Anand Sethi, whose original title is “The Dial of Serendipity,” ….
Anand Sethi takes a stroll down memory lane while tracking down the building which once housed Sri Lanka’s iconic Radio Ceylon
Image courtesy: Anand Sethi
Bauddhaloka Mawatha is a wide, tree-lined avenue in Colombo in Sri Lanka. It runs from Galle Road in the west towards Sri Jayawardenepura Kotte, the administrative capital of Sri Lanka, in the east. The avenue runs past a few university playgrounds and several colonial-era buildings, now occupied by embassies and ministries in a leafy part of Colombo 7, as the locals call it.
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Namini Wijedasa, in Sunday Times, 29 October 2017, where the title “The battle to keep Sinhala alive in an American University” ….Academics running the programme seek financial assistance from Sri Lankan Govt. and expat
Scholars at the Cornell University, USA, are fighting to keep alive a decades-old Sinhala language programme that is facing closure owing to funding cuts Cornell, a renowned private Ivy League institution, is the only university outside Sri Lanka to offer a full curriculum of study in Sinhala. About half of the funding for the course is external, primarily from the US Government’s Department of Education. The rest is from the university.
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Tony Donaldson, courtesy of THE CEYLANKAN, Vol XX, November 2017, … with highlighting emphasis being an imposition by The Editor, Thuppahi
In November 2016, I travelled to Sri Lanka at the invitation of the Sunil Santha Society to deliver the inaugural Guru Devi Sunil Santha Memorial Lecture in Colombo. I wrote the lecture in September and titled it Sunil Santha: The Man who Invented Sinhala Music for a Modern Age. The cardiologist Dr. Ruvan Ekanayake, a great fan of Sunil Santha’s music, translated the lecture into Sinhala. I spent 25 days in Sri Lanka. What follows is an account of the trip with a few critical reflections. I will not expand on the lecture as it exists as a published book and it need not be repeated here.
With the Sunil Santha Samajaya. l-r. Upali Ariyasiri, Lanka Santha, Tony Donaldson, Vijith Kumar Senaratne, Lloyd Fernando, and Pushkara Wanniarachchi.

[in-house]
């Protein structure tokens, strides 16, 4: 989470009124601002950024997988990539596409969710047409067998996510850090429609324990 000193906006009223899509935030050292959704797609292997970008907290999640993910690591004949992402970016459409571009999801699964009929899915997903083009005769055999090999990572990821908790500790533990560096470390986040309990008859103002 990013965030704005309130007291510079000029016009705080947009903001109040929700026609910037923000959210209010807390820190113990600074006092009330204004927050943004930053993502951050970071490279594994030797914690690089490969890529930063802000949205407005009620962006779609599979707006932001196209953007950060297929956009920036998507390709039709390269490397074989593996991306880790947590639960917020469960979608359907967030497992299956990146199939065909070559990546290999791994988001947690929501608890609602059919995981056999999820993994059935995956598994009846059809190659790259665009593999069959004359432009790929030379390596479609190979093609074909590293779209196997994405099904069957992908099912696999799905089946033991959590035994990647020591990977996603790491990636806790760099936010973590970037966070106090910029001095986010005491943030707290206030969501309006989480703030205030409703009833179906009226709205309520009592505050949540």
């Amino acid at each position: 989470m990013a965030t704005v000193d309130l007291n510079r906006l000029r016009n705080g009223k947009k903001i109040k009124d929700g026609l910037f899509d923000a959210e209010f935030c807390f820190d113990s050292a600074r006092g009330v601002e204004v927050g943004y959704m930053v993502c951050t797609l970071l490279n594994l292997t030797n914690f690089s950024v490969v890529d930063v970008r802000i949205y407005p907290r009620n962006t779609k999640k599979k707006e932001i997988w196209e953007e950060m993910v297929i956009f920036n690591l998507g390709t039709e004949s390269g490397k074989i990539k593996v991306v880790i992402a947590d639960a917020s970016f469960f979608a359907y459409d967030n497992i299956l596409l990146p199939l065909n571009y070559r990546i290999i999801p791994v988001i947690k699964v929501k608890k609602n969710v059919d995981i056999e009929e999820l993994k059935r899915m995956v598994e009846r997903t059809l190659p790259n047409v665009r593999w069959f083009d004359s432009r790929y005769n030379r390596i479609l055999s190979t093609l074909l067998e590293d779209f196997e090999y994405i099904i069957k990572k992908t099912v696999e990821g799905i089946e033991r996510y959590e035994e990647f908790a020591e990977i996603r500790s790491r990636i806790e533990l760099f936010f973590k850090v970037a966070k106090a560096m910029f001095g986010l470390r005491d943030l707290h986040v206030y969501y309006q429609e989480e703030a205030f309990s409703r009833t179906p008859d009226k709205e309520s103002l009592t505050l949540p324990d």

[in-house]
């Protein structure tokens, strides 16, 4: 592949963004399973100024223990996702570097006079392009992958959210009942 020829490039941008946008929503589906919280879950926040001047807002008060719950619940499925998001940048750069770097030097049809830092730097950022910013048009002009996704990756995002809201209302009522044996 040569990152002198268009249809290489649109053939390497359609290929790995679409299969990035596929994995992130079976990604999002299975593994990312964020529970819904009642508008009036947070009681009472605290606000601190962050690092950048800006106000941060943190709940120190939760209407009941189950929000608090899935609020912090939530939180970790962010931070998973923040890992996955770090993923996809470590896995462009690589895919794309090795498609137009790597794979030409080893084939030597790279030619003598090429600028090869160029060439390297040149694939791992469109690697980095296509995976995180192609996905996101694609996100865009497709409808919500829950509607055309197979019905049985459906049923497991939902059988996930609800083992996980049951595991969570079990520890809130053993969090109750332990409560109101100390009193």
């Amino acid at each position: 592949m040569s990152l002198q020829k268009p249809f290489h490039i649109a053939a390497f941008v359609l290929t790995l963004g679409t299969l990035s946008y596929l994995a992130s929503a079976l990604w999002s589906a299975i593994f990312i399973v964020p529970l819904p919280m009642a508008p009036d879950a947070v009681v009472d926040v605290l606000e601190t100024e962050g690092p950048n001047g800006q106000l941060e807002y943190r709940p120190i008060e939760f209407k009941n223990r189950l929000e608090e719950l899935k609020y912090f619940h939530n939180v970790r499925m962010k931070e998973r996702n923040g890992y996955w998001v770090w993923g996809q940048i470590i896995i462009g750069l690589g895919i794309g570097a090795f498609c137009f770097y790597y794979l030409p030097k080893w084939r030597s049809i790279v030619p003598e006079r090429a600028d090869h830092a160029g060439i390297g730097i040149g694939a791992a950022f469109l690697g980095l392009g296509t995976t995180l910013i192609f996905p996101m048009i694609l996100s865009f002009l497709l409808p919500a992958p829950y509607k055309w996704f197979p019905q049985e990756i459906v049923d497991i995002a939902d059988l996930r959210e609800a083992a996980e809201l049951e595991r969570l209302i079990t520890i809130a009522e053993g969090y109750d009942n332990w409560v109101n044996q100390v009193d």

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Upul Wijayawardhana, courtesy of Daily News
The systematic suppression of women, persisting over centuries, has been legitimised, largely by religions and is an art-form mastered by ‘Men in Robes’. At the dawn of civilisation, women were considered superior for the simple reason that only they could produce an offspring for the continuation of the species. There is evidence to show that in Mesopotamia, one of the cradles of civilisation, if not ‘The Cradle of Civilisation’, there was equality. In the early Sumerian period, “a council of elders”, represented equally by men and women, ruled the population but gradually a patriarchal society emerged.
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Sajeeva Samaranayake presents his considered thoughts on the discussions associated with Geedreck Usvatte-Aratchi’s National Trust talk on “Sinhala Attitudes to Knowledge” – which appeared in the Island as well as Thuppahi in August 2017. Emphasis in blue is that of The Editor, Thuppahi; but the black highlights are the author’s.
In the following note I am setting out the findings of Dr. Usvatte Arachchi, my comments thereon and some questions that arise. This is to help move this discussion forward as it appears to be a very critical inquiry into our collective capacity as a Sinhalese speech community.
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Steven Kemper: Rescued from the Nation: Anagarika Dharmapala and the Buddhist World, University of Chicago Press, 2015
Anagarika Dharmapala is one of the most galvanizing figures in Sri Lanka’s recent turbulent history. He is widely regarded as the nationalist hero who saved the Sinhala people from cultural collapse and whose “protestant” reformation of Buddhism drove monks toward increased political involvement and ethnic confrontation. Yet as tied to Sri Lankan nationalism as Dharmapala is in popular memory, he spent the vast majority of his life abroad, engaging other concerns. In Rescued from the Nation, Steven Kemper reevaluates this important figure in the light of an unprecedented number of his writings, ones that paint a picture not of a nationalist zealot but of a spiritual seeker earnest in his pursuit of salvation.
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Swaminathan S. Ankleswaria Aiyar, courtesy of The Times of India, 2 April 2005, “My family and other globalisers”
In 1992, I wrote a book titled Towards Globalisation. I did not realise at the time that this was going to be the history of my family. Last week, we celebrated the wedding of my daughter, Pallavi. A brilliant student, she had won scholarships to Oxford University and the London School of Economics. In London, she met Julio, a young man from Spain. The two decided to take up jobs in Beijing, China. Last week, they came over from Beijing to Delhi to get married. The wedding guests included 70 friends from North America, Europe and China.
see https://alchetron.com/Swaminathan-Aiyar-123884-W Continue reading
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